The New York Festival of Song kicked off its final concert series of the season on Tuesday night, with Spanish Gold, a thorough exploration of the music of the Iberian peninsula, curated and led from the piano by Festival director Steven Blier.
|Wallis Giunta. Photo by Barbara Stoneham, |
Aided by fellow pianist Michael Barrett, Mr. Blier led what he termed a "whirlwind tour" through the many genres, languages and traditions that, taken together, comprise the vast world of Spanish song. Well-known composers like Enrique Granados and Xavier Montsalvatge were represented, next to Basque folk melodies and Sephardic songs. The singers sang in Basque, Catalan, Ladino (the language of Spanish Jews) and of course, Castilian Spanish.
The evening featured four young soloists on their way up. Corinne Winters has an impressive instrument, and she and mezzo Wallis Giunta sounded at their best when they were allowed to sing in duet. Ms. Giunta is a young Canadian mezzo-soprano on the rise. She was by turns fiery and moving, delivering her finest singin in "Maig", a Catalan song by Eduardo Toldrá.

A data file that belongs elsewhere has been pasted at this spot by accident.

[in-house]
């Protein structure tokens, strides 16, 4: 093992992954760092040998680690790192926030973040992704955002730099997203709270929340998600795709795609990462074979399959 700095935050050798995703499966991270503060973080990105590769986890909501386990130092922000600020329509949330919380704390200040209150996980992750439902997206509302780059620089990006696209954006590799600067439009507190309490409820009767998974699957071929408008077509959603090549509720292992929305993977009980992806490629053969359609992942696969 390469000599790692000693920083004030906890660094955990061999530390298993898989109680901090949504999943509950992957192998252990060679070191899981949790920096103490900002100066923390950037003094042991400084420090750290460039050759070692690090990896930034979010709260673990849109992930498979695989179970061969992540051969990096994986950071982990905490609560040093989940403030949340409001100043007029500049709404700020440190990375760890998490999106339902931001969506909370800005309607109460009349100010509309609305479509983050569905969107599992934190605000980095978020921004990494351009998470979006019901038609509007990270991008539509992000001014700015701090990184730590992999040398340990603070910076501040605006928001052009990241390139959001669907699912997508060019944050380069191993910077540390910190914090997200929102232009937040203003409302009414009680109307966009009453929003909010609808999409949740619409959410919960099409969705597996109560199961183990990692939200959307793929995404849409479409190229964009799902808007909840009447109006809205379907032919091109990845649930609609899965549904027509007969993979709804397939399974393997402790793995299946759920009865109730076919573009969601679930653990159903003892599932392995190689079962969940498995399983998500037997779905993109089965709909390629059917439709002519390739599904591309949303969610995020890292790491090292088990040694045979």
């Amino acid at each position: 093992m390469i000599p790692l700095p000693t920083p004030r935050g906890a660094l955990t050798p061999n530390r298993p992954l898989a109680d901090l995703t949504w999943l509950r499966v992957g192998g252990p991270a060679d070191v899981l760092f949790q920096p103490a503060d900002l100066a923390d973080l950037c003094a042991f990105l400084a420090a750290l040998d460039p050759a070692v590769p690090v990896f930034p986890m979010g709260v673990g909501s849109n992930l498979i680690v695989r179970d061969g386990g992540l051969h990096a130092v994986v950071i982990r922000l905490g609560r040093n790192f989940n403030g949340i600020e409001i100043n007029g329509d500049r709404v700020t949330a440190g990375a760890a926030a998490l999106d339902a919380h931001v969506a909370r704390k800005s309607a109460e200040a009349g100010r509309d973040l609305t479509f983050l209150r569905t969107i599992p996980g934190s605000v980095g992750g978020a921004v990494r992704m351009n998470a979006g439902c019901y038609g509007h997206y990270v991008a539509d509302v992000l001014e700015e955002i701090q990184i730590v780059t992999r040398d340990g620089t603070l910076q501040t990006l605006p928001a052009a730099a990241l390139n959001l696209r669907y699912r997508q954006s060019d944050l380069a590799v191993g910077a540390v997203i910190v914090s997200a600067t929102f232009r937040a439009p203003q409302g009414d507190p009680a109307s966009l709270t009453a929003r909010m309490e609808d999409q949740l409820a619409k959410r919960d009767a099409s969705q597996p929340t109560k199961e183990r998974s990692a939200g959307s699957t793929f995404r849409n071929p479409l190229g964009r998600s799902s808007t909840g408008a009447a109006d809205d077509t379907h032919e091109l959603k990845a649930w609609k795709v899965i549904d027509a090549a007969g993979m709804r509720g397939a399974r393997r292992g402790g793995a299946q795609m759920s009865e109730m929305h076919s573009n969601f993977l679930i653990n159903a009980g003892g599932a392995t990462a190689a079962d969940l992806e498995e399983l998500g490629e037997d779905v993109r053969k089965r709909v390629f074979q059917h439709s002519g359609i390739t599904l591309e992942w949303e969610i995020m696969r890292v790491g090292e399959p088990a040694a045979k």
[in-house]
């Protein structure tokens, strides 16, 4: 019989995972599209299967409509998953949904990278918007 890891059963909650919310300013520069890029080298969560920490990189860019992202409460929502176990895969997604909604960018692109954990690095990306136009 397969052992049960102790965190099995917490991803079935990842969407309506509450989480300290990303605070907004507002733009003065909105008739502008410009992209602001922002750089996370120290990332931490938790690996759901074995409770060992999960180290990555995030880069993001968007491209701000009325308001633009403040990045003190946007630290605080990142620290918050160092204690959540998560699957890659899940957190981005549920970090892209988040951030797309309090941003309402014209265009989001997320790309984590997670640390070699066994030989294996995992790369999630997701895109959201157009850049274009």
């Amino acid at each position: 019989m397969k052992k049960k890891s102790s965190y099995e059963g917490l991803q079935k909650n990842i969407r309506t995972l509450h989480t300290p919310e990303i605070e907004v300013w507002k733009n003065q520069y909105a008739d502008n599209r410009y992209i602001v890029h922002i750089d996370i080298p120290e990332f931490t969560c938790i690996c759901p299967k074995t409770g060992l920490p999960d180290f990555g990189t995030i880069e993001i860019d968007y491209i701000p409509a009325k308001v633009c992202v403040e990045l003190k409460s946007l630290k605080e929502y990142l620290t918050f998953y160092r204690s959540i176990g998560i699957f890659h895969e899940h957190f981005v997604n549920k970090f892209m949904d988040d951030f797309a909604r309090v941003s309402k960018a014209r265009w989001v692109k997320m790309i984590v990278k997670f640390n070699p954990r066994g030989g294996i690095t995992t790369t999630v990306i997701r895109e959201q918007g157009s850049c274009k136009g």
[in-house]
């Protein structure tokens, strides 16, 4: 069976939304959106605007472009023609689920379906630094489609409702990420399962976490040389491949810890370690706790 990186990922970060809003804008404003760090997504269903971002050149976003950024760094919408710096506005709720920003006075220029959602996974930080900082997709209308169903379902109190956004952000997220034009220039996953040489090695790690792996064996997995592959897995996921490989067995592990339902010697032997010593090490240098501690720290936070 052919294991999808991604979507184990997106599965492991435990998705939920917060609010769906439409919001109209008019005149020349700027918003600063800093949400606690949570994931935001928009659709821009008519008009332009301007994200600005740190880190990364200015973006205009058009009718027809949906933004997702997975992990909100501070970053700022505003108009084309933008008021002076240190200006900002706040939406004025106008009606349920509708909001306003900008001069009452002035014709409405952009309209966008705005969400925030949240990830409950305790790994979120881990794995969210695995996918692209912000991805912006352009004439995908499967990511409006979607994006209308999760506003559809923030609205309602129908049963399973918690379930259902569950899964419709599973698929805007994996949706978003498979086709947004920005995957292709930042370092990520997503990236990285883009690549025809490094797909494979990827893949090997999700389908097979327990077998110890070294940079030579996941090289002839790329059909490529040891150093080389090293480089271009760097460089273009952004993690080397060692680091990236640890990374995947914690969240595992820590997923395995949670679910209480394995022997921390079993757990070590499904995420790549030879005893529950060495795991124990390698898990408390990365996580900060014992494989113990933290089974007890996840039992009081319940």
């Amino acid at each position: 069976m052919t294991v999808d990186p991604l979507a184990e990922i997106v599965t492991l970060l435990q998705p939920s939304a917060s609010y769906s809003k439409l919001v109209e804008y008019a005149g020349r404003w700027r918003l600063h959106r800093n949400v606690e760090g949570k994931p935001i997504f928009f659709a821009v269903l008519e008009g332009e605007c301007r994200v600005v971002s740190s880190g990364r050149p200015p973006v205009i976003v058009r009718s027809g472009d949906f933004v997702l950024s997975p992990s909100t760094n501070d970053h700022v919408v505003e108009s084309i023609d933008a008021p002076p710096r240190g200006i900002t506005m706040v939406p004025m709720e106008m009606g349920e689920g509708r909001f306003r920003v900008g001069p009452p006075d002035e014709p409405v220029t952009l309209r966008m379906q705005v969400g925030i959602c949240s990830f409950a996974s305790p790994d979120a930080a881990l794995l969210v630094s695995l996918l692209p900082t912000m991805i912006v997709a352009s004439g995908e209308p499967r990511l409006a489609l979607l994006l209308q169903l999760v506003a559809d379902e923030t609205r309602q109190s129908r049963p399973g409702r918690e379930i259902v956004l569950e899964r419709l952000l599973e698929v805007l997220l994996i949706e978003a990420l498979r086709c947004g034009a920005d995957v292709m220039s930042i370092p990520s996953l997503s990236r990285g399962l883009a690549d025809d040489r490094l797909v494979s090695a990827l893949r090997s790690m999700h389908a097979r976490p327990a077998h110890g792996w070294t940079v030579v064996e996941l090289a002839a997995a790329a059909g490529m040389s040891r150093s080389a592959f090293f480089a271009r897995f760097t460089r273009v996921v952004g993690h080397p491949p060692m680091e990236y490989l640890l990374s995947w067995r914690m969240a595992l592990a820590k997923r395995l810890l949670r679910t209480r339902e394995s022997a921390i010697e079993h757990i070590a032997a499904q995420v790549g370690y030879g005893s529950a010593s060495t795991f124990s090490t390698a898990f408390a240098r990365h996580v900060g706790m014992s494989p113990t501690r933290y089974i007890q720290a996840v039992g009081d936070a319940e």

Baritone Carlton Ford sang the "Canto negro" by Xavier Montsalvatge with rapid-fire delivery and gusto. He has a dark-colored baritone, agile enough for patter songs, and he is good at acting with his eyes. Tenor Andrew Owens had several opportunities to display his fine lyric instrument, most notably in Fernando Sor's "Mis descuidados ojos" and Turina's "Al val de Fuente Ovejuna."
The formal program ended with a set of excerpts from the Zarzuela, the far-reaching genre of Spanish light opera that enjoyed a vogue in that country from 1800 up until the mid-20th century. These excerpts allowed the fine cast to both sing and act. Most notable was Mr. Ford in "Despiarte negro", a dramatic aria about a black man trapped on a slavers' ship, and the erotically charged duet "Caballero del alto plumero" sung by Mr. Owens and Ms. Winters.
The concert concluded with "El arreglito" (The Little Arrangement) by composer Sebastian Yradier. This duet is best known as the inspiration for "L'amour c'est un oiseaux rebelle", the Habañera from Bizet's Carmen.. As Mr. Blier explained, a desperate Georges Bizet, confronted by a difficult demanding lady before the Carmen premiere, appropriated "El arreglito" with new lyrics, thinking it an old folk tune. It wasn't--and a lawsuit settled the matter. This was a charming, passionate ensemble for the four singers, and the Cuban-flavored encore that followed served as salsa on the paella.